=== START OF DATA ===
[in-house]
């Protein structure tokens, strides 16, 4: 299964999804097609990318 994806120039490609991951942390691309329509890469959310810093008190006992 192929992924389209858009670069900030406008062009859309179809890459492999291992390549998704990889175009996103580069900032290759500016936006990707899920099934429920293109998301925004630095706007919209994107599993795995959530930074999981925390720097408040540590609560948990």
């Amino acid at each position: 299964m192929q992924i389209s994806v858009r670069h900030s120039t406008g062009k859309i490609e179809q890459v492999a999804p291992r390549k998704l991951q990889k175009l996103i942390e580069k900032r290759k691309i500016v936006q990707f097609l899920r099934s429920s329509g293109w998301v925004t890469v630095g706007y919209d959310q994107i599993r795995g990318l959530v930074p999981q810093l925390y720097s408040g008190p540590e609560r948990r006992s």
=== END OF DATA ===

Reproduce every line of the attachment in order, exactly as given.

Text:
[in-house]
């Protein structure tokens, strides 16, 4: 299964999804097609990318 994806120039490609991951942390691309329509890469959310810093008190006992 192929992924389209858009670069900030406008062009859309179809890459492999291992390549998704990889175009996103580069900032290759500016936006990707899920099934429920293109998301925004630095706007919209994107599993795995959530930074999981925390720097408040540590609560948990």
């Amino acid at each position: 299964m192929q992924i389209s994806v858009r670069h900030s120039t406008g062009k859309i490609e179809q890459v492999a999804p291992r390549k998704l991951q990889k175009l996103i942390e580069k900032r290759k691309i500016v936006q990707f097609l899920r099934s429920s329509g293109w998301v925004t890469v630095g706007y919209d959310q994107i599993r795995g990318l959530v930074p999981q810093l925390y720097s408040g008190p540590e609560r948990r006992s």